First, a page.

Delhi car crash: Violators have got younger over the years, say experts
In 2015, 225 fines were issued for underage driving. In 2014 and 2013, the figures stood at 186 and 178. Traffic police officials too said as the number of prosecutions was going up, the age of these drivers was going down.delhi Updated: Apr 20, 2017 23:49 IST
Driving without a licence has become a bane on Delhi roads. In five years, the city seems to have not learnt any safety lessons, despite the number of motorists prosecuted for driving without a license having doubled.
In 2015, 225 fines were issued for underage driving. In 2014 and 2013, the figures stood at 186 and 178. Traffic police officials too said as the number of prosecutions was going up, the age of these drivers was going down.
Thursday’s incident, where an 18-year-old student crushed a homeless man and injured three others sleeping on a footpath, has brought the spotlight back on the need to institutionalise responsible driving in the city. The accused, Samarth Chugh, did not have a driving license and was riding a friend’s father’s car.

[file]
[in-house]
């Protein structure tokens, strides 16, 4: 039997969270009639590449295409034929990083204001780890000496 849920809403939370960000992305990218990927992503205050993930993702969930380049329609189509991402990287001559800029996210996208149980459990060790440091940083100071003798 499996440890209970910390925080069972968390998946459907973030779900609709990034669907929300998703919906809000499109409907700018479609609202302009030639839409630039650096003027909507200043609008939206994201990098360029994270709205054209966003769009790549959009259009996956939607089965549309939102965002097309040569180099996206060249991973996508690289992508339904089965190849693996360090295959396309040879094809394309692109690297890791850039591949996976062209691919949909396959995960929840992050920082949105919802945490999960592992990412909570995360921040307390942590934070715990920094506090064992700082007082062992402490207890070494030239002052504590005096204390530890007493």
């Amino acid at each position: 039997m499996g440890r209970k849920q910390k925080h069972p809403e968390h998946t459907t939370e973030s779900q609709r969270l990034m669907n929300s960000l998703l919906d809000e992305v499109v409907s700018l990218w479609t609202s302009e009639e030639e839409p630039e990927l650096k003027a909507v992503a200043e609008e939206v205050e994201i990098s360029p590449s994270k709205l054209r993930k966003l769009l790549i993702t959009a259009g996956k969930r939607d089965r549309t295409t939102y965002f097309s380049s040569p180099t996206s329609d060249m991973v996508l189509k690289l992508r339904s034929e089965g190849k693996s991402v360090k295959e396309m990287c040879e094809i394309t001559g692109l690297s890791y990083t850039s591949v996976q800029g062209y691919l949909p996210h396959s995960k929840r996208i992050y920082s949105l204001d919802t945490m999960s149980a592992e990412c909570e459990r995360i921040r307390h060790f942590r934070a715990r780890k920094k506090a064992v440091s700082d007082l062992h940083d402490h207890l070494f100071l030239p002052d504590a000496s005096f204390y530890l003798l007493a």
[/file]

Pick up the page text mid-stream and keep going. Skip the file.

“To think that this boy started driving just after he turned 18 would be trivializing the issue. Driving without a license and underage driving is not a new phenomenon, but Delhi Traffic Police data shows that with every passing year, the offenders keep getting younger,” said Saji Cherian of SaveLife Foundation, a social organisation committed to improving road safety across the country.
Records with Delhi traffic police suggest that in 2011, 16,072 people were challaned for driving without a license. In 2015, the figure jumped to around 17,370. In 2016, however, the number spiked to 31,024 – the highest in five years.
Police say on many occasions they found children as young as 10 years old behind the wheels of a car. Records with the traffic department show that in 2013, the average age of underage drivers was between 15 and 16 years, and in 2014, the average age of all violators was 14 years. In 2015, the average age of violators was only 11 years.
Experts say parents were as responsible for the changed trend as the Delhi traffic police and transport department. “We need to deal with this rise of the neo-rich in the city. There is a clear lack of training and awareness on the consequences of letting children drive and violation of any kind,” said KK Kapila from social organisation International Road Federation.
Sometimes it is a desperate attempt to impress their friends and at other times, it is a mindless show of power by their parents, added Cherian. “Instead of saying no, people take immense pride in letting their young children drive,” he added.
The experts said that the traffic police and transport department should also create more training centres and make it look cool in order to attract more people to get enrolled. Creating awareness was equally necessary.